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Sunday, March 25, 2007
By MARTIN WEBB
Special to The Japan Times
While most of the menswear brands currently causing a stir in Japan proffer a dark, distressed rock-inspired look, Daisuke Obana, aka Mister Hollywood, the man behind the N. Hoolywood line, works with a far more sensitive, thoughtful young man in mind.
It is only fitting, then, that he should choose to have his collections modeled by sensitive, thoughtful-looking young men. But while Dior Homme maestro Hedi Slimane has turned thrusting, pubescent first-timers onto the catwalk into an art form, finding the young amateur Caucasian models required for a cutting-edge menswear show is a fraught task in Tokyo.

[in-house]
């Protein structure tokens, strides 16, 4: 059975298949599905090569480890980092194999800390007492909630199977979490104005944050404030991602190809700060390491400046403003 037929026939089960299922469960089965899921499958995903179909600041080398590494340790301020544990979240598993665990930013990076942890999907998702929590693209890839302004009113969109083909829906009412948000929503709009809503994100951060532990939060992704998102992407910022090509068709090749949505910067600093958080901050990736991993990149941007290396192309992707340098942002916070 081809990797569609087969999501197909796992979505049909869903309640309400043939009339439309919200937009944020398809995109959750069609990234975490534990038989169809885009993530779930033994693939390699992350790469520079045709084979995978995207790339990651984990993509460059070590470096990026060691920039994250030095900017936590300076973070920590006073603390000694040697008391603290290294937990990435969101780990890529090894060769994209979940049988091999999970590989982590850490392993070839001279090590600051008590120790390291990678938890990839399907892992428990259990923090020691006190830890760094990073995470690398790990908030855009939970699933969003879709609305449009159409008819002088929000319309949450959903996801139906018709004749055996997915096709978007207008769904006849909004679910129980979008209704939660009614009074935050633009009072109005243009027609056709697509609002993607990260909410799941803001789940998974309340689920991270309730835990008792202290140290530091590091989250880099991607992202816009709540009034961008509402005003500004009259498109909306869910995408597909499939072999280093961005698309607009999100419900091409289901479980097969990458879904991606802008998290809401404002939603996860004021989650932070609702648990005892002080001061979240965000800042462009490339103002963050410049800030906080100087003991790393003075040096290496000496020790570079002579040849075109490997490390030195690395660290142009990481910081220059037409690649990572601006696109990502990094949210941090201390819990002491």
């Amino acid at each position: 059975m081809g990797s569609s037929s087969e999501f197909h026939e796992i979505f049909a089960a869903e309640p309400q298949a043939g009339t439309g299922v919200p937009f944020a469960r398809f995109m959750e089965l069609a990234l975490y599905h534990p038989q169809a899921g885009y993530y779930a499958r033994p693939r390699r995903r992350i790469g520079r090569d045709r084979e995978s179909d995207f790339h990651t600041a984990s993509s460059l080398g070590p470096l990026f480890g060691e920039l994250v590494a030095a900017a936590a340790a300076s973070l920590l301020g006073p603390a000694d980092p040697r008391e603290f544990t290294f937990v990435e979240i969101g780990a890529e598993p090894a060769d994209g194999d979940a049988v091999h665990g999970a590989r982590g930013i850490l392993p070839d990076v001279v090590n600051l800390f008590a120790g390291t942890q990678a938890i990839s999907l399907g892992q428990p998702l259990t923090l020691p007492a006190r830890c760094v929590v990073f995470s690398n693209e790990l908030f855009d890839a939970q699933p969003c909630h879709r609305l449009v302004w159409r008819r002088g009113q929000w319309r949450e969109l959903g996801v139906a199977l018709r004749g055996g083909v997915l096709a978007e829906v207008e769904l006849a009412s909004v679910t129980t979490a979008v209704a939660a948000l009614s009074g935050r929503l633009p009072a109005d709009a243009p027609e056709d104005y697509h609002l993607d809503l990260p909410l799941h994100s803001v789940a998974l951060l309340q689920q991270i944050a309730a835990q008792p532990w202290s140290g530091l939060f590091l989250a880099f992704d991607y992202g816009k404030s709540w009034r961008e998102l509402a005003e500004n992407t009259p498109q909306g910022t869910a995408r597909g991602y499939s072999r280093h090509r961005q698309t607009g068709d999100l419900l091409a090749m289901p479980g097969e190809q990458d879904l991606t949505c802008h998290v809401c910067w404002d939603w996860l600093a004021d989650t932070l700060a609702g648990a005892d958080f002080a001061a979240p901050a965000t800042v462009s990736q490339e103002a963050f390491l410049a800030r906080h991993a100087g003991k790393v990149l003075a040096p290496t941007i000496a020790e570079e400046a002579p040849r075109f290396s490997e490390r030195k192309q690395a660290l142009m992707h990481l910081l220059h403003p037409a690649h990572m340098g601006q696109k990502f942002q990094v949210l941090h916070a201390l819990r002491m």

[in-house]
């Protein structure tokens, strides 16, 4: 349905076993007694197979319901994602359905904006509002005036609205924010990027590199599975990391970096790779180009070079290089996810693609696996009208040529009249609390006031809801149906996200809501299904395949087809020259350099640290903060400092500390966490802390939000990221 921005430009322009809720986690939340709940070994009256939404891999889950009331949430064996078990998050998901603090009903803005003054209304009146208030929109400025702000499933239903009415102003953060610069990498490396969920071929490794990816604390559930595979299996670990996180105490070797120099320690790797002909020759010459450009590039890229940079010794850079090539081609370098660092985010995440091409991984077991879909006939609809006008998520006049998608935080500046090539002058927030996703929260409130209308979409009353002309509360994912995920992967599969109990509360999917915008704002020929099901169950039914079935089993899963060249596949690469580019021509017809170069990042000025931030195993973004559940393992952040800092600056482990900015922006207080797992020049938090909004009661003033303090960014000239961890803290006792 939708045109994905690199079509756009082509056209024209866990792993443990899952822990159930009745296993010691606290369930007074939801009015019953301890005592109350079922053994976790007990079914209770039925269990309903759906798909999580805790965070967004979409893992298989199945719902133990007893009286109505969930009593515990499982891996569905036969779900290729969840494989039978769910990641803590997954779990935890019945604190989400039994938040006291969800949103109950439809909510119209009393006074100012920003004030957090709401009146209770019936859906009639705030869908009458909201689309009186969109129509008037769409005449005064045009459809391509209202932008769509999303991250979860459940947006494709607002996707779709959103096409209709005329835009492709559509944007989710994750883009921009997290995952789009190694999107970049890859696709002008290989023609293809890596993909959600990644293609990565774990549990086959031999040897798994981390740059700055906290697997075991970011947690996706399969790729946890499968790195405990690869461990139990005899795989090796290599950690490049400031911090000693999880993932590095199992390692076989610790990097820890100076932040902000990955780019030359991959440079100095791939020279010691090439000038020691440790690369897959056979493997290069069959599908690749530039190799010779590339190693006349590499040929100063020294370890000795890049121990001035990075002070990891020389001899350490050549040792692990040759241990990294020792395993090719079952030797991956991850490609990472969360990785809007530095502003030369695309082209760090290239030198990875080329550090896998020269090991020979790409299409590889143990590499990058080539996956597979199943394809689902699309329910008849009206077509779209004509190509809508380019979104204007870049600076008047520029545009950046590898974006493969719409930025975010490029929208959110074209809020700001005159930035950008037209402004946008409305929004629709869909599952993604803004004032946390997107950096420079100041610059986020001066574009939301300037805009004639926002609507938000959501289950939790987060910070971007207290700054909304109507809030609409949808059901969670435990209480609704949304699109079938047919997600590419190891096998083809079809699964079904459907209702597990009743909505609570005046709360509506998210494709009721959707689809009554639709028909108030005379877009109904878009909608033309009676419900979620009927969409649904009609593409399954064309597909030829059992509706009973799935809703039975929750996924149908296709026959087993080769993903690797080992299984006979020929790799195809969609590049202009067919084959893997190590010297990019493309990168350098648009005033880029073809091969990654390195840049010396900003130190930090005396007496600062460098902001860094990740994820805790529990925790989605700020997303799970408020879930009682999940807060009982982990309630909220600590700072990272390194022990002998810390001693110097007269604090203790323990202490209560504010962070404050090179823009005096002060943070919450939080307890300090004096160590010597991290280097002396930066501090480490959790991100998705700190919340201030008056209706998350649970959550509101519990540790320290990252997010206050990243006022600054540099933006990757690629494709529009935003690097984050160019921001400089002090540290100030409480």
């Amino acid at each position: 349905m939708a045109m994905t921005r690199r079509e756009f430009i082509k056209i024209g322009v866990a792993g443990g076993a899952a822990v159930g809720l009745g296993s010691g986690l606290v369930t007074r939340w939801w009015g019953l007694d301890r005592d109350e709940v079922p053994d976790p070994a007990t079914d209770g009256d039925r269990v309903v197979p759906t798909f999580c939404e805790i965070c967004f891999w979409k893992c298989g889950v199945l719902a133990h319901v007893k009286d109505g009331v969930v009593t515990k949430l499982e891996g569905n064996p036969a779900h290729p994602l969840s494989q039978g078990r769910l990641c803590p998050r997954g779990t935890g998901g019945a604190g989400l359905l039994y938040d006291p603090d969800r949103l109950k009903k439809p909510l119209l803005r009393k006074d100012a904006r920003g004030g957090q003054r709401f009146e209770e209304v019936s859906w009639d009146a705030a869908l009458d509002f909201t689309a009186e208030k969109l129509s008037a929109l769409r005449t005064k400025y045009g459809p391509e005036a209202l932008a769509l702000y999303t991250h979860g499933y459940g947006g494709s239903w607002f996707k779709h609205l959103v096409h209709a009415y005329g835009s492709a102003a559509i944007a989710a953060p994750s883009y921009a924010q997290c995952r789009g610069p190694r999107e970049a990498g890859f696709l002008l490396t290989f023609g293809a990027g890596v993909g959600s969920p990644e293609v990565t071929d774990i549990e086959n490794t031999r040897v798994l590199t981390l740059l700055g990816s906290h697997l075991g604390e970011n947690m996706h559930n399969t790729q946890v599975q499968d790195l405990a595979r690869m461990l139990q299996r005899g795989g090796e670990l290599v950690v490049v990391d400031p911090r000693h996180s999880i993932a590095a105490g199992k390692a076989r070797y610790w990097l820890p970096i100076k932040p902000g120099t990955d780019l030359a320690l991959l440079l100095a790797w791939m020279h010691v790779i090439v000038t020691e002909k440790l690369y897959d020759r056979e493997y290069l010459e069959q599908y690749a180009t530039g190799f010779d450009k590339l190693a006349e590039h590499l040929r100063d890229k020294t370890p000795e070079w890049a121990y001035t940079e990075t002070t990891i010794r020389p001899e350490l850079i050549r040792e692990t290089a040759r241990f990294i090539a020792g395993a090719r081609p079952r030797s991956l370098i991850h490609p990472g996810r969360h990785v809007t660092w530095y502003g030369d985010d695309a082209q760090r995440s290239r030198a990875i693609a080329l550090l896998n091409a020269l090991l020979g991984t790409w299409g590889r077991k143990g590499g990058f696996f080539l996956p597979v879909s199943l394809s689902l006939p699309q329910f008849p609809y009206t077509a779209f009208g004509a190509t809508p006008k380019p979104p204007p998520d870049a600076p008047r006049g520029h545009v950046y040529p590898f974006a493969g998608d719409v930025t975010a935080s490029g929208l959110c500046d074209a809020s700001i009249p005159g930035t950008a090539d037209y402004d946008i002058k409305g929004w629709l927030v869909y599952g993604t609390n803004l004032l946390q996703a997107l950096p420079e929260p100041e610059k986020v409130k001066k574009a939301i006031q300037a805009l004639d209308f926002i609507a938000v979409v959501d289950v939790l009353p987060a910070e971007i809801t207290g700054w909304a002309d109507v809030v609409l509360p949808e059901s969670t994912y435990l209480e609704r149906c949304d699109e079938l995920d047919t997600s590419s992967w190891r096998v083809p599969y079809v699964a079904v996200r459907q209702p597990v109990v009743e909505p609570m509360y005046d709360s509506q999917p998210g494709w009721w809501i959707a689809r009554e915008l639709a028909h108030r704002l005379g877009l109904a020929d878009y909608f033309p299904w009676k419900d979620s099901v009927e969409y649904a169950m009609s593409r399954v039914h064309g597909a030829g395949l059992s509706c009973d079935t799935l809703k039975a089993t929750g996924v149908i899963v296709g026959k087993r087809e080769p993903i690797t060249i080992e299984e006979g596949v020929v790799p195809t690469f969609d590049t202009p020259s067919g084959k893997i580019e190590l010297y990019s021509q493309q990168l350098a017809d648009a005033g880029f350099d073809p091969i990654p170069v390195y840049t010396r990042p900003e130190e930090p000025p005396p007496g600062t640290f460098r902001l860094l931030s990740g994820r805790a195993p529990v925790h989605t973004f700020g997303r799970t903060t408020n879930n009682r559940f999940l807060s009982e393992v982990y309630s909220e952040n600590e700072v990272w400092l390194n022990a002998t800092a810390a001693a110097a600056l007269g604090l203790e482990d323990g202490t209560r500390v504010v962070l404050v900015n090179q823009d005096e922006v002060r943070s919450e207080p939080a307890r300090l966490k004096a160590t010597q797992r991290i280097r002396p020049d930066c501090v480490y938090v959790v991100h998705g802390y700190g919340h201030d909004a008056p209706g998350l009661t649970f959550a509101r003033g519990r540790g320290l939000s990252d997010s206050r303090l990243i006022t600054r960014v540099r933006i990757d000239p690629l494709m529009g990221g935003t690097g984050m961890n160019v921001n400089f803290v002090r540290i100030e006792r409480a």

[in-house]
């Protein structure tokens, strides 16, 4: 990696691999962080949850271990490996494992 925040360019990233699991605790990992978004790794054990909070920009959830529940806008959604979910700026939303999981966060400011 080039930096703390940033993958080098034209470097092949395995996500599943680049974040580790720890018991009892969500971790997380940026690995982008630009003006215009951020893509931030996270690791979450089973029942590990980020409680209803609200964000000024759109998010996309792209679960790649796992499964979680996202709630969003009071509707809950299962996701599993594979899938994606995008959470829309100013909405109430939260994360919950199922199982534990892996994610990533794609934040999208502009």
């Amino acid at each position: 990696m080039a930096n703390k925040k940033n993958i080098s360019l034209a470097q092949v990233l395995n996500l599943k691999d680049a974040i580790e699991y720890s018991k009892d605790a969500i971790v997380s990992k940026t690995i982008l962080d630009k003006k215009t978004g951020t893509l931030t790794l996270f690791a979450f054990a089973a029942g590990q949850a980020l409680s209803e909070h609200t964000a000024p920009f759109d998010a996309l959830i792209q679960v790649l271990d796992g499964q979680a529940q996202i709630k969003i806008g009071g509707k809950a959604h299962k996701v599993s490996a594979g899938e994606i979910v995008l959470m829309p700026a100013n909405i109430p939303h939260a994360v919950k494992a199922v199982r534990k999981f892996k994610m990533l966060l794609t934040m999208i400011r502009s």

Mister Hollywood's casting is orchestrated by stylist Tsuyoshi Niimura, who also works with men's labels Lad Musician and Soe. He scours the American School in Japan and other high schools for likely-looking lads, who are then sent out alongside a handful of professionals. The problem is that while this cast of awkward young things has a great deal of impact compared to those of other Tokyo menswear outfits, it seems far less impressive when set alongside Paris-based competitors' lineups.
A lack of decent models is one of Japanese fashion's greatest weaknesses. As the great Karl Lagerfeld once pronounced: "A fashion show without top models is topless." And so, while there are plenty of other good incentives to abandon Tokyo, N. Hoolywood will end up staging its runway shows in the French capital before long -- like almost every other successful fashion brand here. Its shows are sure to be better for it, too.
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